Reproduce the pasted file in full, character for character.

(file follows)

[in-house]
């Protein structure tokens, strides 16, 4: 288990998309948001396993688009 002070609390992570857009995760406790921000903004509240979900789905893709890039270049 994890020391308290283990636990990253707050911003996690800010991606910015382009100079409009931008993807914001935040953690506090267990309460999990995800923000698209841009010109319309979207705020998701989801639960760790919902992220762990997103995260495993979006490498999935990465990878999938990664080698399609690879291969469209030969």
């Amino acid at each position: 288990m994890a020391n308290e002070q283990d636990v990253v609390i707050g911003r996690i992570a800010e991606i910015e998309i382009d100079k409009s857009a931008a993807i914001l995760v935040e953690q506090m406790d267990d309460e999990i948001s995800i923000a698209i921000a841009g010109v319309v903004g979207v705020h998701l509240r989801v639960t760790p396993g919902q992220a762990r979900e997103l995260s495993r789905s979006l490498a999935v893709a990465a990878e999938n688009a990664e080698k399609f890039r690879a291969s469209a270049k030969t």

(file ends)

[in-house]
């Protein structure tokens, strides 16, 4: 288990998309948001396993688009 002070609390992570857009995760406790921000903004509240979900789905893709890039270049 994890020391308290283990636990990253707050911003996690800010991606910015382009100079409009931008993807914001935040953690506090267990309460999990995800923000698209841009010109319309979207705020998701989801639960760790919902992220762990997103995260495993979006490498999935990465990878999938990664080698399609690879291969469209030969």
């Amino acid at each position: 288990m994890a020391n308290e002070q283990d636990v990253v609390i707050g911003r996690i992570a800010e991606i910015e998309i382009d100079k409009s857009a931008a993807i914001l995760v935040e953690q506090m406790d267990d309460e999990i948001s995800i923000a698209i921000a841009g010109v319309v903004g979207v705020h998701l509240r989801v639960t760790p396993g919902q992220a762990r979900e997103l995260s495993r789905s979006l490498a999935v893709a990465a990878e999938n688009a990664e080698k399609f890039r690879a291969s469209a270049k030969t």